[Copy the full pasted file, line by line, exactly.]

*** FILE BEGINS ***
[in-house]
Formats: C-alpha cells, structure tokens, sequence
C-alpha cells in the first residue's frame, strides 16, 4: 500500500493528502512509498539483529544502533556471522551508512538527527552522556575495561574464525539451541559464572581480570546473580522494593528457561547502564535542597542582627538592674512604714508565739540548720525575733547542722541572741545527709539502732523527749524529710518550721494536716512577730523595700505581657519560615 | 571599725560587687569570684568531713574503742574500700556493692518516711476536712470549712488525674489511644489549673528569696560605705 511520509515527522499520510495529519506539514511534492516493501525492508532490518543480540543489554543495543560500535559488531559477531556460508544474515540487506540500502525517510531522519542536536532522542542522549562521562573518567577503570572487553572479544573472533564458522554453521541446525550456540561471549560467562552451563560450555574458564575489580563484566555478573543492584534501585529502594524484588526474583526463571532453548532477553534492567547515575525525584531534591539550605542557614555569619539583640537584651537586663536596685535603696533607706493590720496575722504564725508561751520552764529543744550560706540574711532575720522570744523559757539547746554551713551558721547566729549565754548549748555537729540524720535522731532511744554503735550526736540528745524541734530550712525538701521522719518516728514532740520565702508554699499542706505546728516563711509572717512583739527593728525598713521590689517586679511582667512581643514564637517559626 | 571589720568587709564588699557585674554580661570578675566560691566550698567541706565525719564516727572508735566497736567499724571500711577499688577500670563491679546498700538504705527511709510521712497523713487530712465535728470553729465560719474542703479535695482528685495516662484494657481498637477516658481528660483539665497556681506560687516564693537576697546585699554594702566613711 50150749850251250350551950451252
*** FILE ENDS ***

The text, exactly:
[in-house]
Formats: C-alpha cells, structure tokens, sequence
C-alpha cells in the first residue's frame, strides 16, 4: 500500500493528502512509498539483529544502533556471522551508512538527527552522556575495561574464525539451541559464572581480570546473580522494593528457561547502564535542597542582627538592674512604714508565739540548720525575733547542722541572741545527709539502732523527749524529710518550721494536716512577730523595700505581657519560615 | 571599725560587687569570684568531713574503742574500700556493692518516711476536712470549712488525674489511644489549673528569696560605705 511520509515527522499520510495529519506539514511534492516493501525492508532490518543480540543489554543495543560500535559488531559477531556460508544474515540487506540500502525517510531522519542536536532522542542522549562521562573518567577503570572487553572479544573472533564458522554453521541446525550456540561471549560467562552451563560450555574458564575489580563484566555478573543492584534501585529502594524484588526474583526463571532453548532477553534492567547515575525525584531534591539550605542557614555569619539583640537584651537586663536596685535603696533607706493590720496575722504564725508561751520552764529543744550560706540574711532575720522570744523559757539547746554551713551558721547566729549565754548549748555537729540524720535522731532511744554503735550526736540528745524541734530550712525538701521522719518516728514532740520565702508554699499542706505546728516563711509572717512583739527593728525598713521590689517586679511582667512581643514564637517559626 | 571589720568587709564588699557585674554580661570578675566560691566550698567541706565525719564516727572508735566497736567499724571500711577499688577500670563491679546498700538504705527511709510521712497523713487530712465535728470553729465560719474542703479535695482528685495516662484494657481498637477516658481528660483539665497556681506560687516564693537576697546585699554594702566613711 50150749850251250350551950451252